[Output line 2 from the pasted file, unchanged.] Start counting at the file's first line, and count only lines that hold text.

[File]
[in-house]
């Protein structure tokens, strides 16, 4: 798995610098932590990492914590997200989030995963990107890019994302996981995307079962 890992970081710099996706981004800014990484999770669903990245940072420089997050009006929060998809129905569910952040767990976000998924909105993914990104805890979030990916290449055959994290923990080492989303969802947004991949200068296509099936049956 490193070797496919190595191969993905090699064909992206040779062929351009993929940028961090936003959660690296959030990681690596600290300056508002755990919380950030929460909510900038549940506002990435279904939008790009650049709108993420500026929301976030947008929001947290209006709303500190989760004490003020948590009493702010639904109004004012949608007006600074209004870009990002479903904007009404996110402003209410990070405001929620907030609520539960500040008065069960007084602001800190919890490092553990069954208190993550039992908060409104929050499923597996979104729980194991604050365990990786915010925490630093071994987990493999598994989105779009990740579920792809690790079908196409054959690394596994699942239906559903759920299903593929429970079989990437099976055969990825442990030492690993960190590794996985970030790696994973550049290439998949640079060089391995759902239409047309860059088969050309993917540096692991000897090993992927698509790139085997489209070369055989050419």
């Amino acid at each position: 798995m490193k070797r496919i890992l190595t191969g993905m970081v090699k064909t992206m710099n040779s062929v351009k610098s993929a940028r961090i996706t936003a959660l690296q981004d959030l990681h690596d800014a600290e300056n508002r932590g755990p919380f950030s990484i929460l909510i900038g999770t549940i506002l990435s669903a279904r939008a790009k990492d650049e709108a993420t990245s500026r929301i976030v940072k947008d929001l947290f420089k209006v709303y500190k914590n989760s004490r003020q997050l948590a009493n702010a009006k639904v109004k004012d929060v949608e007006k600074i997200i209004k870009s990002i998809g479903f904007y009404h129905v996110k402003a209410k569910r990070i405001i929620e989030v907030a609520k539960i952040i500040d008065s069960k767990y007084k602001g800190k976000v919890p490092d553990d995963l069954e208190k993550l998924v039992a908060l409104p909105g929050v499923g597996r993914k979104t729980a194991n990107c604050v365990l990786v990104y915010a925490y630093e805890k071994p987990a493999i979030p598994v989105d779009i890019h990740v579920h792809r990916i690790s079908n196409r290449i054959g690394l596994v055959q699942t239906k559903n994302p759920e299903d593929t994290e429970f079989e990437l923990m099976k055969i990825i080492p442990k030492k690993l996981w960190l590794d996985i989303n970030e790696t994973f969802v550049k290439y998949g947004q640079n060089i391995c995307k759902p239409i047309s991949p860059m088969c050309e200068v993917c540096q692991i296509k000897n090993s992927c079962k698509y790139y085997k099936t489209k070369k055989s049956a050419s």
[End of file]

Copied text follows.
């Protein structure tokens, strides 16, 4: 798995610098932590990492914590997200989030995963990107890019994302996981995307079962 890992970081710099996706981004800014990484999770669903990245940072420089997050009006929060998809129905569910952040767990976000998924909105993914990104805890979030990916290449055959994290923990080492989303969802947004991949200068296509099936049956 490193070797496919190595191969993905090699064909992206040779062929351009993929940028961090936003959660690296959030990681690596600290300056508002755990919380950030929460909510900038549940506002990435279904939008790009650049709108993420500026929301976030947008929001947290209006709303500190989760004490003020948590009493702010639904109004004012949608007006600074209004870009990002479903904007009404996110402003209410990070405001929620907030609520539960500040008065069960007084602001800190919890490092553990069954208190993550039992908060409104929050499923597996979104729980194991604050365990990786915010925490630093071994987990493999598994989105779009990740579920792809690790079908196409054959690394596994699942239906559903759920299903593929429970079989990437099976055969990825442990030492690993960190590794996985970030790696994973550049290439998949640079060089391995759902239409047309860059088969050309993917540096692991000897090993992927698509790139085997489209070369055989050419």